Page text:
Finding and Evaluating Real Estate Property
Today, investing in Real Estate is easier and more profitable than ever. But even in a healthy market, with new tools to find and evaluate potentially profitable properties, you can lose a lot of money in a short time. To maximize the odds of winning, consider these tips...
The process of finding 'diamonds in the rough' has been revolutionized by the Internet. You can spend hours on-line finding descriptions, prices, photos, and useful legal info about properties close by or thousands of miles away. Unless you restrict yourself to FSBO (For Sale By Owner) ads on eBay, Google Base, or Windows Classifieds, though, prepare to pay realtor fees.
Visit Realtor or estate agent businesses. If you can afford it, you can obtain an MLS, a multiple listing service, and get the same information they get. In some locations, a license is required, even if you have the cash.
Even if you use the web to find a great value, be prepared to do some 'leg work'. The only way to judge properly is to visit the property and the surrounding area. Is the neighborhood maintained in a way that won't depress the selling price? While you're driving around, look for FSBO signs, For Rent signs, and talk to some of the neighbors.
The person next door, might know something about that yard that turns into a swamp after a few days of rain. Be prepared to make more than one visit, in different kinds of weather and at different times of day, if possible. Property, land and houses, look and act different in the cool of the night than they do in the heat of the day.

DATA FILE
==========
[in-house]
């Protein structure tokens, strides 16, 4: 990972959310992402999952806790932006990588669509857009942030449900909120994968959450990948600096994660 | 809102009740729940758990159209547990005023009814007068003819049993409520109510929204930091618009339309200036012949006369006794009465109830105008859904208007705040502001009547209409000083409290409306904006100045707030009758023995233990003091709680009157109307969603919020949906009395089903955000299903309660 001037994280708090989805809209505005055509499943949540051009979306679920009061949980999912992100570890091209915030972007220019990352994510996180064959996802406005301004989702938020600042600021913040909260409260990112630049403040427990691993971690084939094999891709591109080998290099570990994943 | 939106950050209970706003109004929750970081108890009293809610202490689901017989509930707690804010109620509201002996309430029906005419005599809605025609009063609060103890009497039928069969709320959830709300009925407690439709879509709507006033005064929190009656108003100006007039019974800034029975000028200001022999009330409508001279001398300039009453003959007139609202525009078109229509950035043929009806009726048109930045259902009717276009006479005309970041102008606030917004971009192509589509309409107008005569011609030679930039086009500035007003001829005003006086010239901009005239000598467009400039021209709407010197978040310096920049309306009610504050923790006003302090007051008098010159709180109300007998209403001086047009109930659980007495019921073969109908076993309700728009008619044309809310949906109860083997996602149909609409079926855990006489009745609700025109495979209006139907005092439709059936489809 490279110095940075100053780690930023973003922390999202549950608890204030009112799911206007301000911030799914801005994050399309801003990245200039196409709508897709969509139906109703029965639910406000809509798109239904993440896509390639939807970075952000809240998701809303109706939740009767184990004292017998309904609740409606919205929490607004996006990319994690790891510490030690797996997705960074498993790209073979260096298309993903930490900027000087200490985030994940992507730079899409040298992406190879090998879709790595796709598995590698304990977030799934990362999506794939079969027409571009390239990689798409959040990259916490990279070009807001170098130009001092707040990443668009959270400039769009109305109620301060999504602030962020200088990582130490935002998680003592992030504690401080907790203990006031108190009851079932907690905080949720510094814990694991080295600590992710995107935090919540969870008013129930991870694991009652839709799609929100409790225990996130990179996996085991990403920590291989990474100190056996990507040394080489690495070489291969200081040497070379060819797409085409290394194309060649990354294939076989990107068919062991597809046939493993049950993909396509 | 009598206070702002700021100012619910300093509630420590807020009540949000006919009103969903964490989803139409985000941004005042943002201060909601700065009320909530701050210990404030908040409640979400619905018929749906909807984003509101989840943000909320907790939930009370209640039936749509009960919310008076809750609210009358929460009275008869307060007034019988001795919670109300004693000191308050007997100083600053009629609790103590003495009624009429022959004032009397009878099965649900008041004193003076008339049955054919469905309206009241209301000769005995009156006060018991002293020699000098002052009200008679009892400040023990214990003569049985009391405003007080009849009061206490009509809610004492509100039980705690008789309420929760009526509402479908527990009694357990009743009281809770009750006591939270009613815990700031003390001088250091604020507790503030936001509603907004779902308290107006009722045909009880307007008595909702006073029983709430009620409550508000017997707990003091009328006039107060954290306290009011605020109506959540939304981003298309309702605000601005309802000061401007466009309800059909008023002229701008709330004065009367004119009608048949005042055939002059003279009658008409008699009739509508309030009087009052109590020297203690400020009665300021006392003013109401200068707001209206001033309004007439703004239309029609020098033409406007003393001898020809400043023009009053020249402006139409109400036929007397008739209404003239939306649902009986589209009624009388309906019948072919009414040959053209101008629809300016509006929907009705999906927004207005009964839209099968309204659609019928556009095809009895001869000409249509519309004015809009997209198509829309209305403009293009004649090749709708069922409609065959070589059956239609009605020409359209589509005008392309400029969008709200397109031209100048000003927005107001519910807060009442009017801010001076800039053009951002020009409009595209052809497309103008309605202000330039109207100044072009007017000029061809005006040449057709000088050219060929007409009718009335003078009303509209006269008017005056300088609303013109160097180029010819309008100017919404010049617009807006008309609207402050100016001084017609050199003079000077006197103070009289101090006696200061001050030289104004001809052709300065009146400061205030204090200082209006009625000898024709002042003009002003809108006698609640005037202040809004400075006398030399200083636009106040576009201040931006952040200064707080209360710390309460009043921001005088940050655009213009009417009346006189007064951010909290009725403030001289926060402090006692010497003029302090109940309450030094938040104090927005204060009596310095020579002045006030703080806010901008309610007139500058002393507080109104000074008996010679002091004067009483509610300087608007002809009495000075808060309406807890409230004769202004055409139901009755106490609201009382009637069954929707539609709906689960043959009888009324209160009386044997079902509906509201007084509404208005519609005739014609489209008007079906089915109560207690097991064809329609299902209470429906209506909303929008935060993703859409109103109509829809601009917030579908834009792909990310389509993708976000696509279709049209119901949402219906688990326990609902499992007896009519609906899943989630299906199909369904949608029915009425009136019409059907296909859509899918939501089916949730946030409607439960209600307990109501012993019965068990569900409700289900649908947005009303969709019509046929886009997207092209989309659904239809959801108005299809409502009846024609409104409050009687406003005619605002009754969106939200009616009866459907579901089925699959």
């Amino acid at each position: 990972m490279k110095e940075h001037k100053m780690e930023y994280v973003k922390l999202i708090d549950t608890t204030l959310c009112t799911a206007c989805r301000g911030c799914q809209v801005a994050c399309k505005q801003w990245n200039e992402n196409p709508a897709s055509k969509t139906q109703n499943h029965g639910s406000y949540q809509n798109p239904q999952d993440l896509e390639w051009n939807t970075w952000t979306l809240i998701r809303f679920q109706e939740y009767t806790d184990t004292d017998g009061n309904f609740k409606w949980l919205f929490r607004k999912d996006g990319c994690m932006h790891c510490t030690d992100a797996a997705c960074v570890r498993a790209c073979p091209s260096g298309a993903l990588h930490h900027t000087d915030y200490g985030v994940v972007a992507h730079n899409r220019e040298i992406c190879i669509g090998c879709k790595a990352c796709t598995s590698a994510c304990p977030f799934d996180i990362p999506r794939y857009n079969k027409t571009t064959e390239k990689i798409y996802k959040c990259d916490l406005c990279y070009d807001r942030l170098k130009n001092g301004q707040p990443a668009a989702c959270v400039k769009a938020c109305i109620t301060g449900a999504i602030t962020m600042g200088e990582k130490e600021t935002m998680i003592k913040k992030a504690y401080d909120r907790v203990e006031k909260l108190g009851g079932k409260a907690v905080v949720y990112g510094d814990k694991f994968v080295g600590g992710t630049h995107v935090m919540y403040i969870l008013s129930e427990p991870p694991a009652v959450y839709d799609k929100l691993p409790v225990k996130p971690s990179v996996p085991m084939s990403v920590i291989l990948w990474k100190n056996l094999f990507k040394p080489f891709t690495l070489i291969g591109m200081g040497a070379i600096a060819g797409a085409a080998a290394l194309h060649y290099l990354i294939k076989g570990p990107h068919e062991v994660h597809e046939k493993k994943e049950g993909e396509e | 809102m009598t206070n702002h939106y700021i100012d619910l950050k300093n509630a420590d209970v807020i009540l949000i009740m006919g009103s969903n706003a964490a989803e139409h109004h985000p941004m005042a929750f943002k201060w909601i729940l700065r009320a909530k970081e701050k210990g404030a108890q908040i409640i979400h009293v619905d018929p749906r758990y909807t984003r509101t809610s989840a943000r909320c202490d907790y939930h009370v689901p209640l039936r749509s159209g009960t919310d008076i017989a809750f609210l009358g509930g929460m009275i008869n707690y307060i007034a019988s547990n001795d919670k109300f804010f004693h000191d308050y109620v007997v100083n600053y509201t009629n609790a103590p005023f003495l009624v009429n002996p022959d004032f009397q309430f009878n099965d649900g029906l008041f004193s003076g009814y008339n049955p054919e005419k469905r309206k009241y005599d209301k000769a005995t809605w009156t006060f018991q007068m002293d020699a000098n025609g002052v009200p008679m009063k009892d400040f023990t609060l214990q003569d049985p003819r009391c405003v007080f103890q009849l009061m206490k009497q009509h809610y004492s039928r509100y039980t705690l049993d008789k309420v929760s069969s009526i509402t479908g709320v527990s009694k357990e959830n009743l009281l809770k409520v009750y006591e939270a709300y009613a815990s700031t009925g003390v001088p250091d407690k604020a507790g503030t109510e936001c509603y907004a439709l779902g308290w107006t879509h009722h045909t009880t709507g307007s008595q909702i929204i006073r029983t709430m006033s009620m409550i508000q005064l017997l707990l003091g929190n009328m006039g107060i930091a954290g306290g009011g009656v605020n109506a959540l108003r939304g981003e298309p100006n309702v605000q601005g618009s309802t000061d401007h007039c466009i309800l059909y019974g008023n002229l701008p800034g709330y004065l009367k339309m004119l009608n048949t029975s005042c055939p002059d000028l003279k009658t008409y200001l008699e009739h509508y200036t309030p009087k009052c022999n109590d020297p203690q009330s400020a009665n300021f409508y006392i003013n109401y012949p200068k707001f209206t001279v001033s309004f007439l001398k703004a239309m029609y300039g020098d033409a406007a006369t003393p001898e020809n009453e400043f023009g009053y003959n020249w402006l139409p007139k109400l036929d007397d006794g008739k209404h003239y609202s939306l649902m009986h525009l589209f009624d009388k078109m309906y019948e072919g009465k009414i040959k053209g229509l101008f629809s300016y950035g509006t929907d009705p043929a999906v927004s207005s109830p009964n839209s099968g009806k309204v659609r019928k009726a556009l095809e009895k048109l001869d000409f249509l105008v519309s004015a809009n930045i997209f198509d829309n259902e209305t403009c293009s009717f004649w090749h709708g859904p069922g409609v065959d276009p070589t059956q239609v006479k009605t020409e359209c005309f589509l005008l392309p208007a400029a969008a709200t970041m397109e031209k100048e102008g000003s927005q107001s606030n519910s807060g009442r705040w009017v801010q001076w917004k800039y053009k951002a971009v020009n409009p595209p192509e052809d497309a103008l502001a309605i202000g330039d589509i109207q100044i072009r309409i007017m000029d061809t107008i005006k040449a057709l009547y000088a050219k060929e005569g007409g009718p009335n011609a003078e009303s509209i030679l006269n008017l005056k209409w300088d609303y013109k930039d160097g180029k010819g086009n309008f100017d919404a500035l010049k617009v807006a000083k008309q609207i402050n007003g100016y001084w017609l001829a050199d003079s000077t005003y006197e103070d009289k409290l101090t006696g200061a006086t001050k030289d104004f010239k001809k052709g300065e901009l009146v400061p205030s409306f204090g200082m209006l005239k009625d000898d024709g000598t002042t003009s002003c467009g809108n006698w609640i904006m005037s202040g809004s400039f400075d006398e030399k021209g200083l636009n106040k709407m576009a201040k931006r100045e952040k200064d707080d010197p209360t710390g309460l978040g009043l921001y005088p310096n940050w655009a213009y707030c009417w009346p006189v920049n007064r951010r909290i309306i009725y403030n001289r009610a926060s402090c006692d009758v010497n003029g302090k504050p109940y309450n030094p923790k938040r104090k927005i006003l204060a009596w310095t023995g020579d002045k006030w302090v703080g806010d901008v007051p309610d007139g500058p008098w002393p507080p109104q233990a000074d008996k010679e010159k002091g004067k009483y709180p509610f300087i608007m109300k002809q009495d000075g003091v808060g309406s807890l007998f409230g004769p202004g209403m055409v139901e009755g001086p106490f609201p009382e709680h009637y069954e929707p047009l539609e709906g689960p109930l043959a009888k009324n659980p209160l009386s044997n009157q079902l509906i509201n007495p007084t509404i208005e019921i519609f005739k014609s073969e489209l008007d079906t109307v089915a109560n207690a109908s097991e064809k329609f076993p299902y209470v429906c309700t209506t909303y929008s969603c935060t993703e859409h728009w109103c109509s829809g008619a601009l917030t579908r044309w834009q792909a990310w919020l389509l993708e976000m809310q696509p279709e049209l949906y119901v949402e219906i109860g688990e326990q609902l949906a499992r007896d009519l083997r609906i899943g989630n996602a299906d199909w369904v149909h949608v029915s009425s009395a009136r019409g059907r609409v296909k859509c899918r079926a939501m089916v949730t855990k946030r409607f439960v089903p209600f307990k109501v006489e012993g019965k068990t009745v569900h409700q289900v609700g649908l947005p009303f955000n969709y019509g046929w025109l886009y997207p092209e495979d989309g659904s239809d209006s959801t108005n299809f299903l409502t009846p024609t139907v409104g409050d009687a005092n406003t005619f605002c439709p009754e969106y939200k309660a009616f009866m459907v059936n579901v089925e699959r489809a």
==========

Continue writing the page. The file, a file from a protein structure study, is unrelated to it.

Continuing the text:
And the best way to check for a leaky roof is to go when it's raining ?exactly the weather you don't enjoy evaluating property in. Neither will your competitor for that property. Going that one step further puts you ahead in the race. Information is power.
After the informal inspection, you can strike a contingent deal. 'Contingent', here, means dependent on a satisfactory professional inspection. Find someone experienced and reliable, even if you have to pay a little more. The price will be repaid many times over, especially if you use them regularly in the future.
Learn the craft yourself if you have time and interest, but at minimum learn at least enough to keep the inspector honest. Most are, anyway.
Review the report carefully. It's not required that everything is 100%, but every major and minor flaw should be recorded. Leaky plumbing or roofs, stained carpets, damaged walls or floors, inoperative air conditioning or heating systems, etc. Look especially for any standing water in basements, near foundations, etc.
Everything is negotiable, so there's no rule about who pays for repairs, if anybody. But information is power. Still, be realistic. Very few properties, even newly constructed ones, are perfect. If they are they're expensive enough to eliminate your profit, unless you plan to keep the investment for an extended period.